The Supreme Court have declined the government’s effort to employ the Rwanda policy, to send refugees to this country with poor human rights policies. However, the government, despite the rejection, continues to persevere to make the plan succeed.
Lawyers have said that UK ministers’ currently plans to get their Rwanda policy off the ground. However, despite their efforts, the probability of setting the plan on track is unlikely and overcoming the legal obstacles, set by the supreme court on Wednesday, will be tricky.
Five judges unanimously rejected the government’s plans to deport people that are seeking asylum in the UK to the east African country Rwanda. Sunak said that he is trying to ensure flights will fly to send refugees to Rwanda by legislating that the country is safe.
A human rights barrister, named Adam Wagner, said that the supreme court justices “started by saying non-refoulment is a really fundamental concept, and it’s contained in lots of different sources of law. So, the government can legislate to say two plus two is five, but it doesn’t make two plus two [equal] five. They can legislate to say actually Rwanda is safe; it doesn’t make Rwanda safe as a matter of international and domestic law.”
He had also told that there was “a failure to abide by assurances (including an assurance of non-refoulment)” between Israel and Rwanda.
Another human rights barrister at Cloisters chambers, named Schona Jolly KC, said: “The government is not engaging with that detail in its own magical thinking. The facts on the ground matter, and those facts formed the basis of our own supreme court’s judgment. Legislating by decree won’t magically change those facts, and it won’t change the international legal provisions or principles applicable.”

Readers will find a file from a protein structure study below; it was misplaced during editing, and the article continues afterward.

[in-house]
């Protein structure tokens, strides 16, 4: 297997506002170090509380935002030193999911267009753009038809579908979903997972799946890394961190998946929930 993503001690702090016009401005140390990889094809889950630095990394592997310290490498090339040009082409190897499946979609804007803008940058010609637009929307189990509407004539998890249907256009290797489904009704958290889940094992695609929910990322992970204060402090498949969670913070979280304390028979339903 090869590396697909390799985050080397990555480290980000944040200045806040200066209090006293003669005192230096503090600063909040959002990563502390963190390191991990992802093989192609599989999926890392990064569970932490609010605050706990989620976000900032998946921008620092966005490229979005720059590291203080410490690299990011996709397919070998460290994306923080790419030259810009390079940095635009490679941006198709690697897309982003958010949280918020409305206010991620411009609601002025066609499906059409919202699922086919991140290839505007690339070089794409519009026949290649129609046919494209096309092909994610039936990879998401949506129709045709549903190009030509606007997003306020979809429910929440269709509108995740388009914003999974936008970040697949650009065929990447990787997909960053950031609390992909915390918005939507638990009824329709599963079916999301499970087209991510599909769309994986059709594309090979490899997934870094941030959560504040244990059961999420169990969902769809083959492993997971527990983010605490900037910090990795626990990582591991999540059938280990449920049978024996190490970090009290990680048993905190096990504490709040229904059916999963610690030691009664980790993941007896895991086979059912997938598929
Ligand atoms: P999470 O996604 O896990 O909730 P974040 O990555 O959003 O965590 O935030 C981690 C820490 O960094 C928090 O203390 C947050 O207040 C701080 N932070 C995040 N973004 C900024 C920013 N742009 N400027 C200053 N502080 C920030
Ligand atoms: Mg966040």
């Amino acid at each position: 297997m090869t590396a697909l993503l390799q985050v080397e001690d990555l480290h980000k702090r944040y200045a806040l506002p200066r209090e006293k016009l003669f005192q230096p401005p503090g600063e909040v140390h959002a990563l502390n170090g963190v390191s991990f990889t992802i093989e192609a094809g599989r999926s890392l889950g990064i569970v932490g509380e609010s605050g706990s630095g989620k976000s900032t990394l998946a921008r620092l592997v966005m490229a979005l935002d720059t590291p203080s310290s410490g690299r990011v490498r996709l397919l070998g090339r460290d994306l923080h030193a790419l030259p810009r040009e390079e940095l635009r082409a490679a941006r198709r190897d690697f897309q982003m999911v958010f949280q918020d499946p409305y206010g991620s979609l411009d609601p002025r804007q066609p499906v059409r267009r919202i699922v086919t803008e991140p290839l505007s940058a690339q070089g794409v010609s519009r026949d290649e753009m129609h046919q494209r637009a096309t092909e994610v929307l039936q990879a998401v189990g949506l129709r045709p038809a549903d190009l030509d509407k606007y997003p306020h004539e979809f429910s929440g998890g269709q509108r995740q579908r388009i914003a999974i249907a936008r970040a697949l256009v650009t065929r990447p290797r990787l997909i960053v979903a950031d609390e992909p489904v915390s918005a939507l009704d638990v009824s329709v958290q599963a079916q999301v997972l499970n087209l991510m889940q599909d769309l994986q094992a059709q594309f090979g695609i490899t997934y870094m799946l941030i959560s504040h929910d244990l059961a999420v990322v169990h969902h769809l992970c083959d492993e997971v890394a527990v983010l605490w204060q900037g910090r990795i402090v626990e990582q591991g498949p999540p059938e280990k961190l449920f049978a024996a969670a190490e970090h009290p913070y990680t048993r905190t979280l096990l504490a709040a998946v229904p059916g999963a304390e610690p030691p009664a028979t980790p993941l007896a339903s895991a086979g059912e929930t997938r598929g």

Her views were echoed by Alexander Horne, a former parliamentary lawyer, who said: that changing “our domestic law is not going to cure your breach of international laws and the supreme court was very clear that you have the refugee convention, the European convention on human rights, the United Nations convention against torture – there’s a whole gamut of these things”.
However, Rishi Sunak is contemplating on blocking a key human rights law to help force through plans to send asylum seekers to Rwanda amid growing pressure from right wing Conservative MPs.
A ruling by the UK’s highest court on Wednesday portrayed that Sunak’s flagship policy is unlawful because of the possibility of “refoulment,” which is prohibited by international laws, including the European convention on human rights (ECHR), the UN refugee convention and the UN convention against torture, which have been given effect in domestic law by the Human Rights Act.
This means that the hard-right New Conservatives grouping had demanded Sunak’s new legislation “must disapply the Human Rights Act.”
Share This Post On
Leave a comment
You need to login to leave a comment. Log-in